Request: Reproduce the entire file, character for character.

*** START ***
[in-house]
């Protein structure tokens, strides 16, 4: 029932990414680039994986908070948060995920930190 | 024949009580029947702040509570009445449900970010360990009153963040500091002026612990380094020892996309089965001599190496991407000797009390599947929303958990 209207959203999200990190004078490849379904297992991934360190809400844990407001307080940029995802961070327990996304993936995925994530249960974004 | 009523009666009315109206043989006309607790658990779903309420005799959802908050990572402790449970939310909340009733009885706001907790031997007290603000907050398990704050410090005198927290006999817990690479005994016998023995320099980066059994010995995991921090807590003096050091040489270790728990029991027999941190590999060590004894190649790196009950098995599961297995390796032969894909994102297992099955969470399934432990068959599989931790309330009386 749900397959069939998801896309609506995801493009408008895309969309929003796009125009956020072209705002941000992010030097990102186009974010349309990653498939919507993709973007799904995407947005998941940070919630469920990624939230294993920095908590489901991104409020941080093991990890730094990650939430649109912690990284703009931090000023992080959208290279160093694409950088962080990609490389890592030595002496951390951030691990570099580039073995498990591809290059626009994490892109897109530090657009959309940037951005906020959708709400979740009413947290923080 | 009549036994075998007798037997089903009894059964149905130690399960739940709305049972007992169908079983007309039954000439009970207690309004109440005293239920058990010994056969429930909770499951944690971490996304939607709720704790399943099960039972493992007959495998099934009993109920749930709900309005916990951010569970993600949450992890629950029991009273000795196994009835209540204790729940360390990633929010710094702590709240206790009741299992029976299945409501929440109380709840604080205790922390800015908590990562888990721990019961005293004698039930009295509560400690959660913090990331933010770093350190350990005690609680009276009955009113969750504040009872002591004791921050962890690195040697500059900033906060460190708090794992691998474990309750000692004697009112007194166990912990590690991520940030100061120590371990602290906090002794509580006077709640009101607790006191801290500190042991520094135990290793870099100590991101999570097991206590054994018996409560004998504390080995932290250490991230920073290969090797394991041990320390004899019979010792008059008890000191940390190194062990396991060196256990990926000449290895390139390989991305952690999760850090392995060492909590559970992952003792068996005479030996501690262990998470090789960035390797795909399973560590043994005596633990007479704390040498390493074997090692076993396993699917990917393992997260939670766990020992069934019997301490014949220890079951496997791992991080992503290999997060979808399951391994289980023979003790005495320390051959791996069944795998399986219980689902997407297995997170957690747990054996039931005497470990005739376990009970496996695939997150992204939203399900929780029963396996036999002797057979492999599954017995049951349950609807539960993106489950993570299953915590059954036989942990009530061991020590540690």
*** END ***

[in-house]
């Protein structure tokens, strides 16, 4: 029932990414680039994986908070948060995920930190 | 024949009580029947702040509570009445449900970010360990009153963040500091002026612990380094020892996309089965001599190496991407000797009390599947929303958990 209207959203999200990190004078490849379904297992991934360190809400844990407001307080940029995802961070327990996304993936995925994530249960974004 | 009523009666009315109206043989006309607790658990779903309420005799959802908050990572402790449970939310909340009733009885706001907790031997007290603000907050398990704050410090005198927290006999817990690479005994016998023995320099980066059994010995995991921090807590003096050091040489270790728990029991027999941190590999060590004894190649790196009950098995599961297995390796032969894909994102297992099955969470399934432990068959599989931790309330009386 749900397959069939998801896309609506995801493009408008895309969309929003796009125009956020072209705002941000992010030097990102186009974010349309990653498939919507993709973007799904995407947005998941940070919630469920990624939230294993920095908590489901991104409020941080093991990890730094990650939430649109912690990284703009931090000023992080959208290279160093694409950088962080990609490389890592030595002496951390951030691990570099580039073995498990591809290059626009994490892109897109530090657009959309940037951005906020959708709400979740009413947290923080 | 009549036994075998007798037997089903009894059964149905130690399960739940709305049972007992169908079983007309039954000439009970207690309004109440005293239920058990010994056969429930909770499951944690971490996304939607709720704790399943099960039972493992007959495998099934009993109920749930709900309005916990951010569970993600949450992890629950029991009273000795196994009835209540204790729940360390990633929010710094702590709240206790009741299992029976299945409501929440109380709840604080205790922390800015908590990562888990721990019961005293004698039930009295509560400690959660913090990331933010770093350190350990005690609680009276009955009113969750504040009872002591004791921050962890690195040697500059900033906060460190708090794992691998474990309750000692004697009112007194166990912990590690991520940030100061120590371990602290906090002794509580006077709640009101607790006191801290500190042991520094135990290793870099100590991101999570097991206590054994018996409560004998504390080995932290250490991230920073290969090797394991041990320390004899019979010792008059008890000191940390190194062990396991060196256990990926000449290895390139390989991305952690999760850090392995060492909590559970992952003792068996005479030996501690262990998470090789960035390797795909399973560590043994005596633990007479704390040498390493074997090692076993396993699917990917393992997260939670766990020992069934019997301490014949220890079951496997791992991080992503290999997060979808399951391994289980023979003790005495320390051959791996069944795998399986219980689902997407297995997170957690747990054996039931005497470990005739376990009970496996695939997150992204939203399900929780029963396996036999002797057979492999599954017995049951349950609807539960993106489950993570299953915590059954036989942990009530061991020590540690």